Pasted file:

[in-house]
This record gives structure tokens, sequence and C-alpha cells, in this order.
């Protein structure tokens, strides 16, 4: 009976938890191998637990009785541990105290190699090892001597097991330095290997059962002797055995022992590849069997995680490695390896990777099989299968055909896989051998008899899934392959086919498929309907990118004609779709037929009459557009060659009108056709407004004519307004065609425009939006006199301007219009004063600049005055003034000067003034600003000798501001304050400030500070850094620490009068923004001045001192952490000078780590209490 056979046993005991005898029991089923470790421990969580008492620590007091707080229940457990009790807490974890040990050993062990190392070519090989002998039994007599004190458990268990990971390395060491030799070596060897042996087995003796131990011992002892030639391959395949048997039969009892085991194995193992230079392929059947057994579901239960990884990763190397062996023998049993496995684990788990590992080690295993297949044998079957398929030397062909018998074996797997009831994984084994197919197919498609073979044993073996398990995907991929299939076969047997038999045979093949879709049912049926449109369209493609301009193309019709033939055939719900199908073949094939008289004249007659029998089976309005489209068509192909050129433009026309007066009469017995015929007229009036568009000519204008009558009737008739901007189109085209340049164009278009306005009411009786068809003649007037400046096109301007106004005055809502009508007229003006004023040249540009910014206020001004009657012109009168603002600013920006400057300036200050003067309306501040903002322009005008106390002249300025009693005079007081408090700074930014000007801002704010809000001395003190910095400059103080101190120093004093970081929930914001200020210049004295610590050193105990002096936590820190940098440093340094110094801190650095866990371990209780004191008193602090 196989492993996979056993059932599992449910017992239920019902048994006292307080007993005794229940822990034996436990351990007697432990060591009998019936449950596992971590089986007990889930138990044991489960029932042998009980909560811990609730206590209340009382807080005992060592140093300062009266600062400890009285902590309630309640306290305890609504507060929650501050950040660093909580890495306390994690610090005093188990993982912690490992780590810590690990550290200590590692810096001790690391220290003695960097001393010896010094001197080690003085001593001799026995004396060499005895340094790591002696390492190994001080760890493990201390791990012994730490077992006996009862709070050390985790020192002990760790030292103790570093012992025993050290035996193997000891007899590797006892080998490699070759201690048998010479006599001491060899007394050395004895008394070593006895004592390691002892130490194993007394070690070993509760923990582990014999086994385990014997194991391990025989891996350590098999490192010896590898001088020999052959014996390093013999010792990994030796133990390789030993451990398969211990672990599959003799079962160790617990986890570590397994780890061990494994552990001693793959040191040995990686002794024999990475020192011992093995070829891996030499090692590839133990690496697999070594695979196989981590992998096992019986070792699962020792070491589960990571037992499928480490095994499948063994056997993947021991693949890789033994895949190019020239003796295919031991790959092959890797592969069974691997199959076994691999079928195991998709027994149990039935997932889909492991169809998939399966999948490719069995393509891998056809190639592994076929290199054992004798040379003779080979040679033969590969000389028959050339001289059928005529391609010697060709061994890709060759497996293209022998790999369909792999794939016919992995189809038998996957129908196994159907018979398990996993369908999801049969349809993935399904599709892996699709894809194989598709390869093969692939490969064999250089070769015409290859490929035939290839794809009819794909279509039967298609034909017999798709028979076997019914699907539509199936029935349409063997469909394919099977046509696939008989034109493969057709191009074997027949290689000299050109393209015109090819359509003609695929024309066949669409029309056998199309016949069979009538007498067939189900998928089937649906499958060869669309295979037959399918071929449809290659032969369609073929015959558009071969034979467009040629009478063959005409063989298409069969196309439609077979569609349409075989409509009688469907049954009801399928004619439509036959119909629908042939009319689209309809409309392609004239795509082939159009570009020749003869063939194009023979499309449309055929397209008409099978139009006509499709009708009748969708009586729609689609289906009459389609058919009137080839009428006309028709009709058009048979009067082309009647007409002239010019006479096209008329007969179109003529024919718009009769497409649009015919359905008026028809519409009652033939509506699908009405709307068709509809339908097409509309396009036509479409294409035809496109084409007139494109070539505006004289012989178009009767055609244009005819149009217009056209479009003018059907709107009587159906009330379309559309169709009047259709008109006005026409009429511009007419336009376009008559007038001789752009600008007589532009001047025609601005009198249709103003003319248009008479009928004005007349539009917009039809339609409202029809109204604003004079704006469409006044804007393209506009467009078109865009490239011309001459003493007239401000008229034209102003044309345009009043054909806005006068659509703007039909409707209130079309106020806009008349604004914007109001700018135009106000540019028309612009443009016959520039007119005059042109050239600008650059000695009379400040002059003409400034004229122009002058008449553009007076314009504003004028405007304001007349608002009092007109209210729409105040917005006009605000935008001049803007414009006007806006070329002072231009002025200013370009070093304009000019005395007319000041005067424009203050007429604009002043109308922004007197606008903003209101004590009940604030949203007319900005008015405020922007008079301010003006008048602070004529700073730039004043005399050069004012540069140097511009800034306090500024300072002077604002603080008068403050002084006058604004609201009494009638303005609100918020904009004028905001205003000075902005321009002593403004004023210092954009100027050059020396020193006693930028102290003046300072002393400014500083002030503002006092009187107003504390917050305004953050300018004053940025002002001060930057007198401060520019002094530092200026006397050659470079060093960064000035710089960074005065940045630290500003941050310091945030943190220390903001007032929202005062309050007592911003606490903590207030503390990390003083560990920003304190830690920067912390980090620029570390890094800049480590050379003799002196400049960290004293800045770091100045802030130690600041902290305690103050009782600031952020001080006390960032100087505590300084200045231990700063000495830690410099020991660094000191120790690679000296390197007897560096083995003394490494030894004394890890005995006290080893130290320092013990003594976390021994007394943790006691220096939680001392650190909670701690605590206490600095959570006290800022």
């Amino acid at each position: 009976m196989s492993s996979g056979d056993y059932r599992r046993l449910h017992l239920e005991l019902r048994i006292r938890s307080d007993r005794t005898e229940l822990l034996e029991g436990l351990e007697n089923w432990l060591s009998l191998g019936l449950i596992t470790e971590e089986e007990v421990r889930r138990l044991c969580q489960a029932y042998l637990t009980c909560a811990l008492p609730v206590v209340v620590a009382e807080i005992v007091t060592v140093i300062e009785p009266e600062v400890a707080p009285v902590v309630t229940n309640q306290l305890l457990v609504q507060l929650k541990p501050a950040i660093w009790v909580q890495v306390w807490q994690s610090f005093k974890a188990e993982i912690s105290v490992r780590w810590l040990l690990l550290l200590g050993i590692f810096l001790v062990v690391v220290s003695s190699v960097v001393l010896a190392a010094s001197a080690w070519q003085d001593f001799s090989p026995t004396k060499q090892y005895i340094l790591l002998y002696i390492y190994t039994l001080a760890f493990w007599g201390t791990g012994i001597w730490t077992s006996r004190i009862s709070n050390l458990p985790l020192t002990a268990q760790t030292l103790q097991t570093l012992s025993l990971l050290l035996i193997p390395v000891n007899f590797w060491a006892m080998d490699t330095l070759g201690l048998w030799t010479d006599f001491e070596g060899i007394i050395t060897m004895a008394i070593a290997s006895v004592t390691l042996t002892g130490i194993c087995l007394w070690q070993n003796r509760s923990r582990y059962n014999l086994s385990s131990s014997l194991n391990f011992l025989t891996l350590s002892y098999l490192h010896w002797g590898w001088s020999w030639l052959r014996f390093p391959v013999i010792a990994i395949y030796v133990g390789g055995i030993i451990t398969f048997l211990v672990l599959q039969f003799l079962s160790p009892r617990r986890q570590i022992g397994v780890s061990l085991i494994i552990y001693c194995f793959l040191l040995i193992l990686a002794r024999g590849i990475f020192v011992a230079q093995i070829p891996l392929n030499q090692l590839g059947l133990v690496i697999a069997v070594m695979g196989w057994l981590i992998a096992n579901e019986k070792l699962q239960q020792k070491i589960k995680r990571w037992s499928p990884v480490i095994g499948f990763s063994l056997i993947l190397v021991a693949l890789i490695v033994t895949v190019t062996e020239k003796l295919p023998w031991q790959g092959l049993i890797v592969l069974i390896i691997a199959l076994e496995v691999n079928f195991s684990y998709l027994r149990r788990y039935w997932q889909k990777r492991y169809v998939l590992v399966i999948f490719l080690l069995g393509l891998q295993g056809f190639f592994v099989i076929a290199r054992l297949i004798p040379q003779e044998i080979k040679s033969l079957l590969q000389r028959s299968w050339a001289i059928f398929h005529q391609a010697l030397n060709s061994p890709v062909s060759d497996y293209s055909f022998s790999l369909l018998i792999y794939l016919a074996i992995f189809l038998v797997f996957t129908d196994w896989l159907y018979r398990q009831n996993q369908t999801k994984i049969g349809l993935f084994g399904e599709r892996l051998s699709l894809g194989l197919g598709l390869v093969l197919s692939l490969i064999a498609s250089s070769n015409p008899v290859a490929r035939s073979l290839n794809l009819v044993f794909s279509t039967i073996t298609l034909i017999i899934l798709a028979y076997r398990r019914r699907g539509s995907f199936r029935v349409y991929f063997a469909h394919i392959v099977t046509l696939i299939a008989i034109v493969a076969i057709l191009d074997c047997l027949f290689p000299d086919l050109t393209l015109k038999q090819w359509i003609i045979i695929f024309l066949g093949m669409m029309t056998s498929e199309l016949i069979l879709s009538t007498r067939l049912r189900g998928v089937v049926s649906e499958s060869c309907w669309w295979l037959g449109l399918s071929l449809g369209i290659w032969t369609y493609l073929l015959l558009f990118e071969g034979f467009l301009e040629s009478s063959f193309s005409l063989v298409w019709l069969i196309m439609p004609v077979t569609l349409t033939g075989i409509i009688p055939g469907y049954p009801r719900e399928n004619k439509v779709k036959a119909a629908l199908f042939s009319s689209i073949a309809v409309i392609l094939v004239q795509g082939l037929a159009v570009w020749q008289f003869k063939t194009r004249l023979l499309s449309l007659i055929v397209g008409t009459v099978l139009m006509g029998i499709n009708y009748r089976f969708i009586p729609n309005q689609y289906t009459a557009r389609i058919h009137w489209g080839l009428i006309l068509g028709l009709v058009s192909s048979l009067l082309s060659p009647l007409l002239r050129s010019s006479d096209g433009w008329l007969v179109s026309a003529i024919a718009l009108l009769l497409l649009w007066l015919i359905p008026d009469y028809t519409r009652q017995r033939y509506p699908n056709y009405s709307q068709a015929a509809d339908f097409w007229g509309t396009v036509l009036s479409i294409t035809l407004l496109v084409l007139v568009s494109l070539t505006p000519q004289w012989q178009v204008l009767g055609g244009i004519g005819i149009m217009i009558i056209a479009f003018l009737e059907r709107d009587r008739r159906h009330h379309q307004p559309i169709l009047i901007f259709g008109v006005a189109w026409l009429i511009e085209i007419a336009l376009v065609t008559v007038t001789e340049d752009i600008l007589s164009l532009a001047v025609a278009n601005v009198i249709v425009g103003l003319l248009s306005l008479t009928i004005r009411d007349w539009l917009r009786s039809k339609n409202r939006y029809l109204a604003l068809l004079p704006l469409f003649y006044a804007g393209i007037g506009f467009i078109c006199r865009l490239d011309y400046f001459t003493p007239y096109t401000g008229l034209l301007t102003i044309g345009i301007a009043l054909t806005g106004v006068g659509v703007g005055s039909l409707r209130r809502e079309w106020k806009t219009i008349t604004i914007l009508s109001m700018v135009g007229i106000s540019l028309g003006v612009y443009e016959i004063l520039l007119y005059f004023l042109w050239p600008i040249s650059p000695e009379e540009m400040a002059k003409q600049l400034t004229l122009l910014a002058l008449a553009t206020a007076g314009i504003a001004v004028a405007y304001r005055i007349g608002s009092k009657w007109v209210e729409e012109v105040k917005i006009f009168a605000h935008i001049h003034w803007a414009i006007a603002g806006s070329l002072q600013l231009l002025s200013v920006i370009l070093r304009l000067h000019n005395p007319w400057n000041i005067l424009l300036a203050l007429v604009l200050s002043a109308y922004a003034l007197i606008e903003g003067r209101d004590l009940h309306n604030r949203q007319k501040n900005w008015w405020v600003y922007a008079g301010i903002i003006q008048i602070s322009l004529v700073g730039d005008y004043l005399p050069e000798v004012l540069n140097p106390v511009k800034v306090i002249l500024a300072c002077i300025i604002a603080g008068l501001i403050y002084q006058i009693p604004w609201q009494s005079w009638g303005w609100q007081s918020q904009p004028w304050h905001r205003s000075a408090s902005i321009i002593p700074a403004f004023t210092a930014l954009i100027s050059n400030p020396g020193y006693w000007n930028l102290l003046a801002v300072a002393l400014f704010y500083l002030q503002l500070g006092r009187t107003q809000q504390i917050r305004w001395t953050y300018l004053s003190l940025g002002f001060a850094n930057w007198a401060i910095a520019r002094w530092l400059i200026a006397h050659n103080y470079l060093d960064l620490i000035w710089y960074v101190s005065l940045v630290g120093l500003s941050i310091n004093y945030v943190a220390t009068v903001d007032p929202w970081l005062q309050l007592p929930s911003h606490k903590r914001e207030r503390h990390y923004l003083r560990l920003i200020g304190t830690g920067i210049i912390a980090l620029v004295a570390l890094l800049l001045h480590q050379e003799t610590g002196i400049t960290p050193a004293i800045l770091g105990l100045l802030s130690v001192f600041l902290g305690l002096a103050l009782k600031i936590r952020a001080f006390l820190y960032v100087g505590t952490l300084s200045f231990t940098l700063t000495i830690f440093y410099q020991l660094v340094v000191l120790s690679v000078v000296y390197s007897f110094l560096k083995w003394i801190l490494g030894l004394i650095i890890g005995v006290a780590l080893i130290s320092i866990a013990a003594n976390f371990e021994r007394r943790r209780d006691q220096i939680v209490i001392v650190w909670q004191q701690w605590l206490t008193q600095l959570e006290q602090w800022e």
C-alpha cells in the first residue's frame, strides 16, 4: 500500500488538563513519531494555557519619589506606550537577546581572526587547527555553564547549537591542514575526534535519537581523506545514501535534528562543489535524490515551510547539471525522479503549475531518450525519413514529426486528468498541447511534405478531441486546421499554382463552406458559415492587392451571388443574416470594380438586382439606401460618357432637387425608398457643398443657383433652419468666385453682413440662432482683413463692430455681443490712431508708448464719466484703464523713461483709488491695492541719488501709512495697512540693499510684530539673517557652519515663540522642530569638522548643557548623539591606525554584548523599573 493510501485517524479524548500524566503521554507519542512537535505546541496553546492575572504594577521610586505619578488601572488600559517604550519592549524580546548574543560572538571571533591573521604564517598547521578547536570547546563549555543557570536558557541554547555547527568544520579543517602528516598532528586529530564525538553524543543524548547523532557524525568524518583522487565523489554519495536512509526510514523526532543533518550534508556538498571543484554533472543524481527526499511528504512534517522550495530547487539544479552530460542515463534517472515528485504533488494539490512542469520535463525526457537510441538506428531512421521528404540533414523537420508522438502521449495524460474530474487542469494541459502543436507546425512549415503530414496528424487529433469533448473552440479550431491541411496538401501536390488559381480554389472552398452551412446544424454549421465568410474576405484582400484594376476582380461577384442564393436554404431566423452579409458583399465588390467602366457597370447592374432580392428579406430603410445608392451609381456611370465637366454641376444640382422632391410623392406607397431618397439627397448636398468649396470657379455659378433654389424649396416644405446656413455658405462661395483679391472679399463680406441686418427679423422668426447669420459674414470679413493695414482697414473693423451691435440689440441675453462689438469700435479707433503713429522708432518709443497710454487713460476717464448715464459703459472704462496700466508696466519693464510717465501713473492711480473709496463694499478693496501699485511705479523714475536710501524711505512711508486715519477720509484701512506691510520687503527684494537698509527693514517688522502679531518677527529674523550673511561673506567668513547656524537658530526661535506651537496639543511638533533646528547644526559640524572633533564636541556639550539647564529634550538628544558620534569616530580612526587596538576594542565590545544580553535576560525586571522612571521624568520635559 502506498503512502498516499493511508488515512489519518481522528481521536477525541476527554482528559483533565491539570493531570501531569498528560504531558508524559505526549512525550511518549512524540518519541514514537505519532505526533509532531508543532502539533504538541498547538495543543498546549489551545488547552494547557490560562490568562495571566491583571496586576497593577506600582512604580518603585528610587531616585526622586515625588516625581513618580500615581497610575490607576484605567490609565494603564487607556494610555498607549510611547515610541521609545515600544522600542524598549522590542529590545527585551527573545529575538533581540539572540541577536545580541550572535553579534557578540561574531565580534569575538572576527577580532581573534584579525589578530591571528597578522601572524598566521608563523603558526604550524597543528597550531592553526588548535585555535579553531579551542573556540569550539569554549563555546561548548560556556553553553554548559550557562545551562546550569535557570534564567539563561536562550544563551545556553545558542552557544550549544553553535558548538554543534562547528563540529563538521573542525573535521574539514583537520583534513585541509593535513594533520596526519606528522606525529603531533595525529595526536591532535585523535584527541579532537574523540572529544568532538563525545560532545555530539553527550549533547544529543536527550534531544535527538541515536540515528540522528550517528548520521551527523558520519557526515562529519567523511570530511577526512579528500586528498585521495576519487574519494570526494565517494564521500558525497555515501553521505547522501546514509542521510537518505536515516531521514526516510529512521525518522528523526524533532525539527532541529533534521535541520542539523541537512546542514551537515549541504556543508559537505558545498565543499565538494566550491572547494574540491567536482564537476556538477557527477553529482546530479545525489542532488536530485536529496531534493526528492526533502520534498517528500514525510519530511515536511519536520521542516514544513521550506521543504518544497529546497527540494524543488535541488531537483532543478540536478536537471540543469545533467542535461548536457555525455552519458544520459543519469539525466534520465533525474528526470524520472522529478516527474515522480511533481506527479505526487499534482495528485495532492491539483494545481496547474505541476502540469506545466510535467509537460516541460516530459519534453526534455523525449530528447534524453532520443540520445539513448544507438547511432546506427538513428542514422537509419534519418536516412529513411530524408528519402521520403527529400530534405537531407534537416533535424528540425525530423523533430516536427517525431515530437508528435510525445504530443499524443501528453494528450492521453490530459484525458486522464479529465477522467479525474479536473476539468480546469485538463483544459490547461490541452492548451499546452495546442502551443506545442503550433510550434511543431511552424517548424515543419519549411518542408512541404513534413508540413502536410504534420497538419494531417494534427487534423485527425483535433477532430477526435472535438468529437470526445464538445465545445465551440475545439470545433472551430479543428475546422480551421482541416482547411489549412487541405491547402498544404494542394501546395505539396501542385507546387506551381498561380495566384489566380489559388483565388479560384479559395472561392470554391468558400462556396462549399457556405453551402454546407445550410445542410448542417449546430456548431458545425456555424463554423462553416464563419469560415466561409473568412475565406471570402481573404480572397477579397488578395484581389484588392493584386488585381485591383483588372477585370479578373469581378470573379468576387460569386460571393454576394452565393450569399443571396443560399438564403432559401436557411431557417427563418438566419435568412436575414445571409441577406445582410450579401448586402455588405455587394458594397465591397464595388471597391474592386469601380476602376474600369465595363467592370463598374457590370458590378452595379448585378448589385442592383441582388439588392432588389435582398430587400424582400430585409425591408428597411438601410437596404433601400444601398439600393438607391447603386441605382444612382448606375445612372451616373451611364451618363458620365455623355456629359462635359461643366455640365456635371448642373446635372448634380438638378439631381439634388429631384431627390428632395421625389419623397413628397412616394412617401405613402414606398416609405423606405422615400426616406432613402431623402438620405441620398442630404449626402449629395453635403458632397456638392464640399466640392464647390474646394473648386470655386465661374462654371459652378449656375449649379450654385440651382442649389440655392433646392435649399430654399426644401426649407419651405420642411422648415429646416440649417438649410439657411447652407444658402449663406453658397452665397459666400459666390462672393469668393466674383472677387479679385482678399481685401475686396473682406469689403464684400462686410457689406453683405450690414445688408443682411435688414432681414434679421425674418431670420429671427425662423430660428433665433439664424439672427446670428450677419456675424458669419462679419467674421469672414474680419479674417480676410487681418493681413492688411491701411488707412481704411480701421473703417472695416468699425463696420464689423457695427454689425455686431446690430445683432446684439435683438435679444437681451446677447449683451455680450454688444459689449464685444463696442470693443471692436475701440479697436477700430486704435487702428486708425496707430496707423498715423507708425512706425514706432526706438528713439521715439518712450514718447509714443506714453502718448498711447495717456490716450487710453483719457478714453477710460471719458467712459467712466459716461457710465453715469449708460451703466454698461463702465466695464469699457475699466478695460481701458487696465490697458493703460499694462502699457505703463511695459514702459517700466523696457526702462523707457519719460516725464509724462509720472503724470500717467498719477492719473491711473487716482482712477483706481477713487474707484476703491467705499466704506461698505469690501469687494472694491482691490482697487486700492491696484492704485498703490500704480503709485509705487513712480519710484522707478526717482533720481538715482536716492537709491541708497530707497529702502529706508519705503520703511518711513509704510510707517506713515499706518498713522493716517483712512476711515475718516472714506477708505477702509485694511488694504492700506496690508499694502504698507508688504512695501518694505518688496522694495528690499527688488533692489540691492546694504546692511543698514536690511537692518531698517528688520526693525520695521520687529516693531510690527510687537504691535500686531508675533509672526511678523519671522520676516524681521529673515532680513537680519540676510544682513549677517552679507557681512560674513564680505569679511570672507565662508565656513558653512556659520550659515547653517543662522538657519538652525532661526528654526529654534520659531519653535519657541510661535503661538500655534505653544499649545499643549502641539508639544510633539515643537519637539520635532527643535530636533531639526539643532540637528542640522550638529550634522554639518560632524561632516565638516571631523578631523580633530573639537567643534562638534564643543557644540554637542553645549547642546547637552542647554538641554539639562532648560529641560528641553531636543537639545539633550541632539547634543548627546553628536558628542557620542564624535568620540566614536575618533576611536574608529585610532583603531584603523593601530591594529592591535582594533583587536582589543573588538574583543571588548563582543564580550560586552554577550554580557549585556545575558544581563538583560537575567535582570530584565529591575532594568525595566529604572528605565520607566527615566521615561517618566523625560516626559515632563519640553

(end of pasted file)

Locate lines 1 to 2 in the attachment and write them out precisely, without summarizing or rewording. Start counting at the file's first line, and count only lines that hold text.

[in-house]
This record gives structure tokens, sequence and C-alpha cells, in this order.